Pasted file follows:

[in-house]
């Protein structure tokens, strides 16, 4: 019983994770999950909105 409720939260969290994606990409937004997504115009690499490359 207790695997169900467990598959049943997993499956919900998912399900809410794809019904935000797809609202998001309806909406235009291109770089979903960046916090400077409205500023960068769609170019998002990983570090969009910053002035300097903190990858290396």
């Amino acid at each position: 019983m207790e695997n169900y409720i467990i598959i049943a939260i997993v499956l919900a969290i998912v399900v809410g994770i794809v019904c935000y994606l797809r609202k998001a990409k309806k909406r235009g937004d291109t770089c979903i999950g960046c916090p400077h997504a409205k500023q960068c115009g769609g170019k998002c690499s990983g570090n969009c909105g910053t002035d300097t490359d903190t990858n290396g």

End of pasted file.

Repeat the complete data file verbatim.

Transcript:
[in-house]
């Protein structure tokens, strides 16, 4: 019983994770999950909105 409720939260969290994606990409937004997504115009690499490359 207790695997169900467990598959049943997993499956919900998912399900809410794809019904935000797809609202998001309806909406235009291109770089979903960046916090400077409205500023960068769609170019998002990983570090969009910053002035300097903190990858290396």
């Amino acid at each position: 019983m207790e695997n169900y409720i467990i598959i049943a939260i997993v499956l919900a969290i998912v399900v809410g994770i794809v019904c935000y994606l797809r609202k998001a990409k309806k909406r235009g937004d291109t770089c979903i999950g960046c916090p400077h997504a409205k500023q960068c115009g769609g170019k998002c690499s990983g570090n969009c909105g910053t002035d300097t490359d903190t990858n290396g």